Unlike Stonehenge, you can actually get up close and touch the Stones of Stenness, pressing your fingers against something that has stood in place since before the Pyramids were built. Be sure to visit the nearby Neolithic village of Barnhouse too, which lies in the shadow of its better-known neighbour and is often missed by visitors.
The locations of the Neolithic Heart sites are no accident. The Barnhouse Stone points the way from Stenness to the next important stop, and what Historic Scotland guide Robert Vasey hails as the “finest Neolithic building in north-west Europe”: the chambered cairn of Maeshowe.
Reached via a narrow 11m-long tunnel, Maeshowe’s spacious chambered tomb has a surprise or two. Robert apologised that intruders had “recently” scratched graffiti across its walls, but then let out a knowing smile.
“We’ve learned to forgive the Vikings who broke in during the 12th century,” he said, “as they left a collection of 33 runic inscriptions. There are only 60 in total across the UK. Some speak of hidden treasure, some are poetic; others I’d better not repeat.”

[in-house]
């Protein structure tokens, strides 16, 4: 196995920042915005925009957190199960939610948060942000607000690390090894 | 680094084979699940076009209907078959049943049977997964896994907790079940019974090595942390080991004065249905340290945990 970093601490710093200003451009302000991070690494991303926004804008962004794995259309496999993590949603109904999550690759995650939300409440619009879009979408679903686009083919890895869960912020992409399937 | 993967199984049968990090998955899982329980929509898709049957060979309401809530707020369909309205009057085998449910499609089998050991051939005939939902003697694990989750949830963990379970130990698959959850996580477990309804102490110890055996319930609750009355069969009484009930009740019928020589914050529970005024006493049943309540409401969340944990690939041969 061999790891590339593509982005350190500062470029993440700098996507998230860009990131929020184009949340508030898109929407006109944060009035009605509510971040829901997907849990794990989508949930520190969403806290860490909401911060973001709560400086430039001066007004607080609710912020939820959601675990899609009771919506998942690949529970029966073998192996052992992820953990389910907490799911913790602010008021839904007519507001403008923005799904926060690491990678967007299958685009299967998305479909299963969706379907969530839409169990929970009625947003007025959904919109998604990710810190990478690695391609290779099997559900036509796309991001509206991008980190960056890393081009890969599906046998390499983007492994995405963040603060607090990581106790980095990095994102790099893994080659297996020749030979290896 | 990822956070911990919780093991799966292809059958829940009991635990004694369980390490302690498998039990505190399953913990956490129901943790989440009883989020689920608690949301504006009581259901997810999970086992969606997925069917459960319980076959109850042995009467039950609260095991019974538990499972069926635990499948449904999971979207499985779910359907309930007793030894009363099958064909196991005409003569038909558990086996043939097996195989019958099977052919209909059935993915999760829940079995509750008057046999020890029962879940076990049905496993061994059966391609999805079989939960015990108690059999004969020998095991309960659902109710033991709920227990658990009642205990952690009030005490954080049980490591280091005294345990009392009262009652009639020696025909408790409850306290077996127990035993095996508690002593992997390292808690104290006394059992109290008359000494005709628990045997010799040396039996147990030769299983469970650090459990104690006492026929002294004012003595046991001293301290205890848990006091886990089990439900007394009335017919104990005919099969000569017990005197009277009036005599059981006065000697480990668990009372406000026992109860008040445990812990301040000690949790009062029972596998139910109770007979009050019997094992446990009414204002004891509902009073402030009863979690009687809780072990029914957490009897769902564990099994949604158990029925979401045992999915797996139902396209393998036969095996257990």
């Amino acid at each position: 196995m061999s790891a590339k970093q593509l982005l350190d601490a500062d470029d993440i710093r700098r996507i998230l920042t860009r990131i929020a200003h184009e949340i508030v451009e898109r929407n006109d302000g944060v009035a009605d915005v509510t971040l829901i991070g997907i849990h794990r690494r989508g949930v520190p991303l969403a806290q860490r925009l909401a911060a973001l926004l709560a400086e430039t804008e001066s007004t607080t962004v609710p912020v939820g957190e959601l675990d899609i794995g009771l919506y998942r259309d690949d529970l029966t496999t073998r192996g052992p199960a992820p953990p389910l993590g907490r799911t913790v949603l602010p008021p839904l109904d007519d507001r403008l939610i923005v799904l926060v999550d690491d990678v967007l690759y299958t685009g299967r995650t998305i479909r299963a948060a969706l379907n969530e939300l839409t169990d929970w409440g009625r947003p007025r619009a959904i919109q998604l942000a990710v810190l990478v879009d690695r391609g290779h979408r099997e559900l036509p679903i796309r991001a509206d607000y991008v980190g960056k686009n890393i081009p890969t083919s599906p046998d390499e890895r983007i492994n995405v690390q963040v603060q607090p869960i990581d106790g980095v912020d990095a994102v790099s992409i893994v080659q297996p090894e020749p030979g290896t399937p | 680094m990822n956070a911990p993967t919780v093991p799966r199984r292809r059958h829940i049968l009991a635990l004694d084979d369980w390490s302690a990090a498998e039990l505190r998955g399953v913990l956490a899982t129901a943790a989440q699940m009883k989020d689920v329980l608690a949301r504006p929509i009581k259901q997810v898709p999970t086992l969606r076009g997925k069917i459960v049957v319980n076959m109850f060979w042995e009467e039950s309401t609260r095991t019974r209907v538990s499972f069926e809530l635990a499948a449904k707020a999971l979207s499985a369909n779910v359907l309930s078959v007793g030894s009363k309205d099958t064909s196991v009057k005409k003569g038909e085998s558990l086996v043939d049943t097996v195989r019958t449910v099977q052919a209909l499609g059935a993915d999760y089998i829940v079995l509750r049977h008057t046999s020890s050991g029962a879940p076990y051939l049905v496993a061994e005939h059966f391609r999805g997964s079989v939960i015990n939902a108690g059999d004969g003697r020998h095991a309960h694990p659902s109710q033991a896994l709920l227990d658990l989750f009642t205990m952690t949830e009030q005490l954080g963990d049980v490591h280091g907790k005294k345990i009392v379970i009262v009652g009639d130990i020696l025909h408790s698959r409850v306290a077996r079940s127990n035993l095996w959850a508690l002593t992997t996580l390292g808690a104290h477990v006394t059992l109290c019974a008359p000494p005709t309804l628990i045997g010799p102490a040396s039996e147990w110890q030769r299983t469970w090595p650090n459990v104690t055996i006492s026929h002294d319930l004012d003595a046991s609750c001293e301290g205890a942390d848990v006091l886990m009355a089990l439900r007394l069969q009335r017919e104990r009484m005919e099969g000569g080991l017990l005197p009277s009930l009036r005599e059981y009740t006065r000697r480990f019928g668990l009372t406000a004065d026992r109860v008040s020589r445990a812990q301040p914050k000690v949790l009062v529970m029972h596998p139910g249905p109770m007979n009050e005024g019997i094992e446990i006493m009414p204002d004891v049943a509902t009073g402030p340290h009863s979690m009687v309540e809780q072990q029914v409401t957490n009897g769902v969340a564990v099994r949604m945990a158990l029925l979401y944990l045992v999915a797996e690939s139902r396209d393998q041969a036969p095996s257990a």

The site also hides a secret. Those who visit during the Winter Solstice can witness the sun beaming down the tunnel to illuminate the chamber – again, by design rather than accident.
Pushing west, across an ancient isthmus, reveals the island’s third major Neolithic site: a henge known as the Ring of Brodgar. Ranger Elaine Clark explained: “Brodgar may be the ‘baby of the family’, at around 4,500 years old, but it’s part of the Heart of Neolithic Orkney story and speaks of a community pooling its resources rather than fighting each other.”